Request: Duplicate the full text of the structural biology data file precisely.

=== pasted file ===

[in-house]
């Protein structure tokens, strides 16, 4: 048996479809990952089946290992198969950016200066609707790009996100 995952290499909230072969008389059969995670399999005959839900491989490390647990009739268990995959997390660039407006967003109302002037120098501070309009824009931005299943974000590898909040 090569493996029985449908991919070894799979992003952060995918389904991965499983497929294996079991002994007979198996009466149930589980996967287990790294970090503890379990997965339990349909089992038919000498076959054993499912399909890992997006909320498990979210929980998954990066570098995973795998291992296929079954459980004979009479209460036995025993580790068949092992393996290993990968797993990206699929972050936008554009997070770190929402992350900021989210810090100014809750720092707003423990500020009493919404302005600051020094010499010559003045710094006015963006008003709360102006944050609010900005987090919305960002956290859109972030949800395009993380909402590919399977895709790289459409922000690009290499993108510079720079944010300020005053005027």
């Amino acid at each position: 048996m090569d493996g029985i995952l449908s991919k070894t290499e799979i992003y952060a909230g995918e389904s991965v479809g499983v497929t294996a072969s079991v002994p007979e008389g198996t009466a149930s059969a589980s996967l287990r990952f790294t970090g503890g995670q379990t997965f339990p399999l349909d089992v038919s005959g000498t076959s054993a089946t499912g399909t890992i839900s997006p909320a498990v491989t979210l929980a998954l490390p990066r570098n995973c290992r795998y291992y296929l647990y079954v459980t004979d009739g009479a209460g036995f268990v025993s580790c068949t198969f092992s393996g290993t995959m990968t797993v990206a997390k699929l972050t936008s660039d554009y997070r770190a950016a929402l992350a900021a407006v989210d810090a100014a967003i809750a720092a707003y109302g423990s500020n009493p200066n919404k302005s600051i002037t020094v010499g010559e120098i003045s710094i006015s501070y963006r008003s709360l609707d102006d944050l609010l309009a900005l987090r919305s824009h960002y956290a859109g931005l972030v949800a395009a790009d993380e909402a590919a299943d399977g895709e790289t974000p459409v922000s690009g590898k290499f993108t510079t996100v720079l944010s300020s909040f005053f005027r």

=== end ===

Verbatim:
[in-house]
């Protein structure tokens, strides 16, 4: 048996479809990952089946290992198969950016200066609707790009996100 995952290499909230072969008389059969995670399999005959839900491989490390647990009739268990995959997390660039407006967003109302002037120098501070309009824009931005299943974000590898909040 090569493996029985449908991919070894799979992003952060995918389904991965499983497929294996079991002994007979198996009466149930589980996967287990790294970090503890379990997965339990349909089992038919000498076959054993499912399909890992997006909320498990979210929980998954990066570098995973795998291992296929079954459980004979009479209460036995025993580790068949092992393996290993990968797993990206699929972050936008554009997070770190929402992350900021989210810090100014809750720092707003423990500020009493919404302005600051020094010499010559003045710094006015963006008003709360102006944050609010900005987090919305960002956290859109972030949800395009993380909402590919399977895709790289459409922000690009290499993108510079720079944010300020005053005027």
């Amino acid at each position: 048996m090569d493996g029985i995952l449908s991919k070894t290499e799979i992003y952060a909230g995918e389904s991965v479809g499983v497929t294996a072969s079991v002994p007979e008389g198996t009466a149930s059969a589980s996967l287990r990952f790294t970090g503890g995670q379990t997965f339990p399999l349909d089992v038919s005959g000498t076959s054993a089946t499912g399909t890992i839900s997006p909320a498990v491989t979210l929980a998954l490390p990066r570098n995973c290992r795998y291992y296929l647990y079954v459980t004979d009739g009479a209460g036995f268990v025993s580790c068949t198969f092992s393996g290993t995959m990968t797993v990206a997390k699929l972050t936008s660039d554009y997070r770190a950016a929402l992350a900021a407006v989210d810090a100014a967003i809750a720092a707003y109302g423990s500020n009493p200066n919404k302005s600051i002037t020094v010499g010559e120098i003045s710094i006015s501070y963006r008003s709360l609707d102006d944050l609010l309009a900005l987090r919305s824009h960002y956290a859109g931005l972030v949800a395009a790009d993380e909402a590919a299943d399977g895709e790289t974000p459409v922000s690009g590898k290499f993108t510079t996100v720079l944010s300020s909040f005053f005027r």